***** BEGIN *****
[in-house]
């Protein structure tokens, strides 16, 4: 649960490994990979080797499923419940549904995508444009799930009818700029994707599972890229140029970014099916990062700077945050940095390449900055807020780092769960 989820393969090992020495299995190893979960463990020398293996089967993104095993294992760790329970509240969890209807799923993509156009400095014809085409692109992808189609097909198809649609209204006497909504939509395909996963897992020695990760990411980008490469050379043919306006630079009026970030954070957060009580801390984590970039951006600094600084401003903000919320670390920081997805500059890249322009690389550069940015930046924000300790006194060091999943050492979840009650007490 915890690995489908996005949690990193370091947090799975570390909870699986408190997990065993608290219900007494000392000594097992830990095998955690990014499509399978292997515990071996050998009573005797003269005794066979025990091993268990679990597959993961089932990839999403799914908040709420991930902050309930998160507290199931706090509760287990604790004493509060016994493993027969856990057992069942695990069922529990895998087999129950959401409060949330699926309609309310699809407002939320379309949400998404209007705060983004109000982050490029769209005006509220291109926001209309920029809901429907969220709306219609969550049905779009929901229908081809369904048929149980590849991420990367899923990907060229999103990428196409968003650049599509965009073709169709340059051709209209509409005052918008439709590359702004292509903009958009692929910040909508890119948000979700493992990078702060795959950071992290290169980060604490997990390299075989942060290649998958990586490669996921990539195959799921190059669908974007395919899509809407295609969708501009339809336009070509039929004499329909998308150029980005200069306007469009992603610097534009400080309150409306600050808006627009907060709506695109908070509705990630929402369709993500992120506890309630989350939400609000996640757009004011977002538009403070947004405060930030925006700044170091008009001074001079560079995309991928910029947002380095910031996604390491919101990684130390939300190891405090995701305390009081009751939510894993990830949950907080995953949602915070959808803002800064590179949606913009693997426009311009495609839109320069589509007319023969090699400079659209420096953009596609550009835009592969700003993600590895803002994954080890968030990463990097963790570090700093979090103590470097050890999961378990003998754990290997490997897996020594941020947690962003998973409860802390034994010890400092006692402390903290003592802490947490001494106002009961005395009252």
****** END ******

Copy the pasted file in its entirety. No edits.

[in-house]
């Protein structure tokens, strides 16, 4: 649960490994990979080797499923419940549904995508444009799930009818700029994707599972890229140029970014099916990062700077945050940095390449900055807020780092769960 989820393969090992020495299995190893979960463990020398293996089967993104095993294992760790329970509240969890209807799923993509156009400095014809085409692109992808189609097909198809649609209204006497909504939509395909996963897992020695990760990411980008490469050379043919306006630079009026970030954070957060009580801390984590970039951006600094600084401003903000919320670390920081997805500059890249322009690389550069940015930046924000300790006194060091999943050492979840009650007490 915890690995489908996005949690990193370091947090799975570390909870699986408190997990065993608290219900007494000392000594097992830990095998955690990014499509399978292997515990071996050998009573005797003269005794066979025990091993268990679990597959993961089932990839999403799914908040709420991930902050309930998160507290199931706090509760287990604790004493509060016994493993027969856990057992069942695990069922529990895998087999129950959401409060949330699926309609309310699809407002939320379309949400998404209007705060983004109000982050490029769209005006509220291109926001209309920029809901429907969220709306219609969550049905779009929901229908081809369904048929149980590849991420990367899923990907060229999103990428196409968003650049599509965009073709169709340059051709209209509409005052918008439709590359702004292509903009958009692929910040909508890119948000979700493992990078702060795959950071992290290169980060604490997990390299075989942060290649998958990586490669996921990539195959799921190059669908974007395919899509809407295609969708501009339809336009070509039929004499329909998308150029980005200069306007469009992603610097534009400080309150409306600050808006627009907060709506695109908070509705990630929402369709993500992120506890309630989350939400609000996640757009004011977002538009403070947004405060930030925006700044170091008009001074001079560079995309991928910029947002380095910031996604390491919101990684130390939300190891405090995701305390009081009751939510894993990830949950907080995953949602915070959808803002800064590179949606913009693997426009311009495609839109320069589509007319023969090699400079659209420096953009596609550009835009592969700003993600590895803002994954080890968030990463990097963790570090700093979090103590470097050890999961378990003998754990290997490997897996020594941020947690962003998973409860802390034994010890400092006692402390903290003592802490947490001494106002009961005395009252």